What happens to a dream deferred?
Hughes is questioning what becomes of a dream that is delayed, tossed aside, or thwarted by external forces.
Though the poem is not explicitly political and deals with desires and aspirations in general, it ties in with Hughes' broader exploration of the African-American dream and the American dream as a whole. Blacks in America had few opportunities to pursue their dreams during the era when Hughes wrote this poem.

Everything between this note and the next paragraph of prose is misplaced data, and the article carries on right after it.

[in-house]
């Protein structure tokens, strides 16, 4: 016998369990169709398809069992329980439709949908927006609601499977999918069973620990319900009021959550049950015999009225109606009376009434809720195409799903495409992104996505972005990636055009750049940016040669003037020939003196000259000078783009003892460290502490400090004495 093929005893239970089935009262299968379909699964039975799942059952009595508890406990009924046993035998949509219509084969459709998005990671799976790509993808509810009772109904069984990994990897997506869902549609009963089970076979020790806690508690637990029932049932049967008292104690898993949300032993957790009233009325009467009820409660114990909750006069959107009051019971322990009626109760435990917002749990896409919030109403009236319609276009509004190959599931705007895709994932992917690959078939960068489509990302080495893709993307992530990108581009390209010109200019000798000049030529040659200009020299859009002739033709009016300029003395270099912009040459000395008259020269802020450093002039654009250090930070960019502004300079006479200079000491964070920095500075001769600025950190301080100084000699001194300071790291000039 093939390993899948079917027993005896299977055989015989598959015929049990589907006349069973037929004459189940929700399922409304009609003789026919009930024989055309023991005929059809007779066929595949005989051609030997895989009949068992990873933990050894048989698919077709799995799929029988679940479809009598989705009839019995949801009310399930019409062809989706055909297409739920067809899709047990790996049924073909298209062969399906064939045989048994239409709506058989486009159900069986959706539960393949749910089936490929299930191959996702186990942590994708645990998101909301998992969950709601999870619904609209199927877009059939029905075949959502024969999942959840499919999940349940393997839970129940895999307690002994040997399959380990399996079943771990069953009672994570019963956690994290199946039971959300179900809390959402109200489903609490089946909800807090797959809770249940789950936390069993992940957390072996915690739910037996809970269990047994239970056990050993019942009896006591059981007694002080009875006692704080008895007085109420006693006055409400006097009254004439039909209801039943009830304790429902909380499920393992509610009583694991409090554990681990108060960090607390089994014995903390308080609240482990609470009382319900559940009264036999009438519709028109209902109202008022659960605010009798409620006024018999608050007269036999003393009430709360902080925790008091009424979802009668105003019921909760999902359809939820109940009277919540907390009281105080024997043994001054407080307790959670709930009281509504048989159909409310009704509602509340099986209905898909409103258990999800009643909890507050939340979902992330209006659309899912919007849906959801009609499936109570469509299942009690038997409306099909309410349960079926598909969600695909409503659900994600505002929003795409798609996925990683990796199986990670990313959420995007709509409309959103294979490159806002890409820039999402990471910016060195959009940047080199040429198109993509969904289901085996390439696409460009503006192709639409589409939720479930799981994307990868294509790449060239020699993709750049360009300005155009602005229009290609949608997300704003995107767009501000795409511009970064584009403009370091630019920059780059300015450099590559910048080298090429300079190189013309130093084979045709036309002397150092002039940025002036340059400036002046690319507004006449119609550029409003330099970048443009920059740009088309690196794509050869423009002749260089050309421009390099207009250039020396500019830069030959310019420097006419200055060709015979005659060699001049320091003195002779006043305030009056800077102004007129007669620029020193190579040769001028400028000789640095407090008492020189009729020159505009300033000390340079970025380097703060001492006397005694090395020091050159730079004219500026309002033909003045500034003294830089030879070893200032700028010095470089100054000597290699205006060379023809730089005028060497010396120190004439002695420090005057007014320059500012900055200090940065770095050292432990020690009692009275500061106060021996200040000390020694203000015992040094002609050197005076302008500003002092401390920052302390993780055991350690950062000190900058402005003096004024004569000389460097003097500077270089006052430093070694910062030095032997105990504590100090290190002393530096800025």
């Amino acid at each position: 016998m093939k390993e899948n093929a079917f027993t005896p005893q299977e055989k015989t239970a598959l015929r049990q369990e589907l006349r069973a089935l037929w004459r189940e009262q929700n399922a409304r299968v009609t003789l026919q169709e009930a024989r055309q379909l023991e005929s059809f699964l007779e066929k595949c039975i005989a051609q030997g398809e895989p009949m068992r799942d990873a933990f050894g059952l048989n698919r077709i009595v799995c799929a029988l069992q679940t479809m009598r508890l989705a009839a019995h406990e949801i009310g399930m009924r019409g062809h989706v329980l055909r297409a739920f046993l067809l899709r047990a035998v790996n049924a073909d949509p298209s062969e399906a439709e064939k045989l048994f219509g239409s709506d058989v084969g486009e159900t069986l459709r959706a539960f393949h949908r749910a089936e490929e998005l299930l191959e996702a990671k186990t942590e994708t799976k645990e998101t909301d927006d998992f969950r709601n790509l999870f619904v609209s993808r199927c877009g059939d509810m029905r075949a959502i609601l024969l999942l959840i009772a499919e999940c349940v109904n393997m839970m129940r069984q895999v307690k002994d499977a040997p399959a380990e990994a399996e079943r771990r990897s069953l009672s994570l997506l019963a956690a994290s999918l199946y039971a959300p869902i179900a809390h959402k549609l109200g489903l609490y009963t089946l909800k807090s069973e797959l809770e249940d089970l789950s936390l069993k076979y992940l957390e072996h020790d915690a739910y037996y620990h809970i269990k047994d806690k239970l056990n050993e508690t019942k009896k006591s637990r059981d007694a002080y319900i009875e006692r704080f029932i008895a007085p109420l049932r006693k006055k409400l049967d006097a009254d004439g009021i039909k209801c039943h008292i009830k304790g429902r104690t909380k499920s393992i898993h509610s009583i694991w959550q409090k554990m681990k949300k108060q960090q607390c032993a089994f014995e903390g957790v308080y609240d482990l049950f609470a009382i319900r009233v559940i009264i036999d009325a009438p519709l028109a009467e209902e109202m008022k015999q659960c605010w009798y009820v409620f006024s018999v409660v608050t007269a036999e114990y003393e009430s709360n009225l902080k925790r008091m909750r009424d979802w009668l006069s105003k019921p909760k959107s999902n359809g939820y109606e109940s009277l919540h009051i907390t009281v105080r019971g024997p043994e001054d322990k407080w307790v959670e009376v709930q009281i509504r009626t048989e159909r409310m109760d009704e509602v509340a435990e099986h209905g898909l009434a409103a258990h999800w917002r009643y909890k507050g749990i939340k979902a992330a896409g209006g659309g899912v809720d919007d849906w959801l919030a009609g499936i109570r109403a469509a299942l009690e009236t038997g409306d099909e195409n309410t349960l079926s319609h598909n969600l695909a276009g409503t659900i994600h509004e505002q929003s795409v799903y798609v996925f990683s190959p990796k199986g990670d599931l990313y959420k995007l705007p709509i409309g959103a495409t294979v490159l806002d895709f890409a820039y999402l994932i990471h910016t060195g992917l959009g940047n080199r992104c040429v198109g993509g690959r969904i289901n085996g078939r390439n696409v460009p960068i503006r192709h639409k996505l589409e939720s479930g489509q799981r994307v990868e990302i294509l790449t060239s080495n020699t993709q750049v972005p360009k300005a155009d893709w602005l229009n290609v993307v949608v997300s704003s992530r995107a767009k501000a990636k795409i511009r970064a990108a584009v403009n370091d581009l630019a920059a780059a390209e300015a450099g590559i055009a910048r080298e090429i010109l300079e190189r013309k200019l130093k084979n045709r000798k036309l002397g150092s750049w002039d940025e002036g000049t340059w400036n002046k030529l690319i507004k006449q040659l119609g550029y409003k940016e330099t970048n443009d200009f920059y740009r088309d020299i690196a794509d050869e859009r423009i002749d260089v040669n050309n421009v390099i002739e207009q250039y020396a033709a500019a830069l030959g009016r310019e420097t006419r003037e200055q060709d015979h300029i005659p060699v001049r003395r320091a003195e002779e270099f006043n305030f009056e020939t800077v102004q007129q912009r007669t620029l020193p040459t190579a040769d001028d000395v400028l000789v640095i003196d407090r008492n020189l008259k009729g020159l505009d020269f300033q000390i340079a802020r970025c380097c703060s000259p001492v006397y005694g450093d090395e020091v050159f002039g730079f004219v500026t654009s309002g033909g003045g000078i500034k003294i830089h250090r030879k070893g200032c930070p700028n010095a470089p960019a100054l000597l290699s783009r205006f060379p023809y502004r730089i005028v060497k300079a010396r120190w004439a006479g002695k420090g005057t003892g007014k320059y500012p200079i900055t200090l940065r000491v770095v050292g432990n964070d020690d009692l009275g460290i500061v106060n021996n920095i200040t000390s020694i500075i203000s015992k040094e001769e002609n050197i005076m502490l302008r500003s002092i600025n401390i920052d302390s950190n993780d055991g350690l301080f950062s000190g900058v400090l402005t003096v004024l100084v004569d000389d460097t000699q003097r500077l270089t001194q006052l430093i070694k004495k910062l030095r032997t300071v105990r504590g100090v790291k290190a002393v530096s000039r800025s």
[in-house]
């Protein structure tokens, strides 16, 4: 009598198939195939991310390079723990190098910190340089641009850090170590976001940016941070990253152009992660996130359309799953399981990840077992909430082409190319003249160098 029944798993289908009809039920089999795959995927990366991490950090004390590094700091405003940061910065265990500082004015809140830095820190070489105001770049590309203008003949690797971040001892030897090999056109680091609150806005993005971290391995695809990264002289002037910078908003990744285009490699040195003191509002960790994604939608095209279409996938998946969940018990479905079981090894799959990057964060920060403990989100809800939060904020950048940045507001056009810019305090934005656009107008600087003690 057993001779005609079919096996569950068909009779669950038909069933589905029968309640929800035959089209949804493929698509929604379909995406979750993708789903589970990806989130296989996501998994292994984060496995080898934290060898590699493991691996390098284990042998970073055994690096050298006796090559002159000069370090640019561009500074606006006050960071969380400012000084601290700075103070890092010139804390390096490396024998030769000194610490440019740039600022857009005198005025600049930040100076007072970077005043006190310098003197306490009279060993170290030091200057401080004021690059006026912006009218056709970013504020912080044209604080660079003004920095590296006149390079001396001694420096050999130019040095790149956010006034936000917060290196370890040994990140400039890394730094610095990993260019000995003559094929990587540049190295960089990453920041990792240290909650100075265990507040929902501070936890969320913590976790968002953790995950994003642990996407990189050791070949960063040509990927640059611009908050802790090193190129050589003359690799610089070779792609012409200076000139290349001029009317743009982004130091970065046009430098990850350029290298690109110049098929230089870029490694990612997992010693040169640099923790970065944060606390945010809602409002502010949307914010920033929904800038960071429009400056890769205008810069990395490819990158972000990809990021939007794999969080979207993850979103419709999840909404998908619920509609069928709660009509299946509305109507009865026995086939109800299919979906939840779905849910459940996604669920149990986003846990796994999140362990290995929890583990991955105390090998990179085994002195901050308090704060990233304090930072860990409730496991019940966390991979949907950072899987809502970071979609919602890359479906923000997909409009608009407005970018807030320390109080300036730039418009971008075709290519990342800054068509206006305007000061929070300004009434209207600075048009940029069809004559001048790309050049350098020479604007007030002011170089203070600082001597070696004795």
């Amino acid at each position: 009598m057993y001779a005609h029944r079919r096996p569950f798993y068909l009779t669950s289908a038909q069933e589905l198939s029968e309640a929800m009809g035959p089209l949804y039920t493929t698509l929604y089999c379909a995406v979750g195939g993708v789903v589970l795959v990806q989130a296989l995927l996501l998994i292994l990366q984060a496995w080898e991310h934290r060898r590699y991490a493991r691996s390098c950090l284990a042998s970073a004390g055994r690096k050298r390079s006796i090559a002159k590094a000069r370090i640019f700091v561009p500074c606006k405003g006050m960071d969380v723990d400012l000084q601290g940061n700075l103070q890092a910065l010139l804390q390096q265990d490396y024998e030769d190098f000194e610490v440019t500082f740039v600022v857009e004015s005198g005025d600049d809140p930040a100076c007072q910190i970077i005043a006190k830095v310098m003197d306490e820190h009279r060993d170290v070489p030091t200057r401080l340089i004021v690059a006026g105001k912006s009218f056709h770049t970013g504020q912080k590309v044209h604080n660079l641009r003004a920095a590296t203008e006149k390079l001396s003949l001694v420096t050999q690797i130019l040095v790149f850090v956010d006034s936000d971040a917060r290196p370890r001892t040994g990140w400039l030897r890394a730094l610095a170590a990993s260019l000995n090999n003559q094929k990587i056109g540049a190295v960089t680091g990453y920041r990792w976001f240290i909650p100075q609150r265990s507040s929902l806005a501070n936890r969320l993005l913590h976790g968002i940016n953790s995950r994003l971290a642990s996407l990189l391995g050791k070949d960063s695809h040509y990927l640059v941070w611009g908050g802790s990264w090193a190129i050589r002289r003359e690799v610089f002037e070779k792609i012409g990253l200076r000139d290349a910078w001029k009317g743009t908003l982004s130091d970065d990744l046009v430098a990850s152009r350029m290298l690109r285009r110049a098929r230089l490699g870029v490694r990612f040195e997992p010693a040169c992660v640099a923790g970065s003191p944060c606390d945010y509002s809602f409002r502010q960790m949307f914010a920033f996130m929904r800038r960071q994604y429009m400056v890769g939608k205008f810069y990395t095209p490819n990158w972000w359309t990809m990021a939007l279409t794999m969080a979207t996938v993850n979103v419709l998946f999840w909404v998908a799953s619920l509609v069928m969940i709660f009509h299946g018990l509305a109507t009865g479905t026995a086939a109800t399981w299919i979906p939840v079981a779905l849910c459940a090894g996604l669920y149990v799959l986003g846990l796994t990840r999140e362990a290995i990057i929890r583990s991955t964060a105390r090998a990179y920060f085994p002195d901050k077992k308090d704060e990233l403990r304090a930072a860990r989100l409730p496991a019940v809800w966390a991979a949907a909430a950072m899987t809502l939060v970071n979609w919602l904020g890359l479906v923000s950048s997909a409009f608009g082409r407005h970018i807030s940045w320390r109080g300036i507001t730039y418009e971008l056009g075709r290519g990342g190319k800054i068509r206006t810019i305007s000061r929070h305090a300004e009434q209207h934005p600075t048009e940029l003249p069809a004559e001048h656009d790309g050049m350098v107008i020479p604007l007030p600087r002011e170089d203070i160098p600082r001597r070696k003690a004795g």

Today, the opening line of “Harlem” is so well-known that it has become cultural shorthand for African-American social mobility and the quest for opportunity. It may well have been the inspiration behind the central metaphor of Martin Luther King, Jr.’s “I Have a Dream” speech.
Check out how Talib Kweli alludes to it in his song “Everything Man”: http://www.youtube.com/watch?v=sHr8MvBStgs#t=97
To help improve the meaning of these lyrics, visit “Harlem ("What happens to a dream deferred?")” by Langston Hughes (Ft. Langston Hughes) and leave a comment on the lyrics box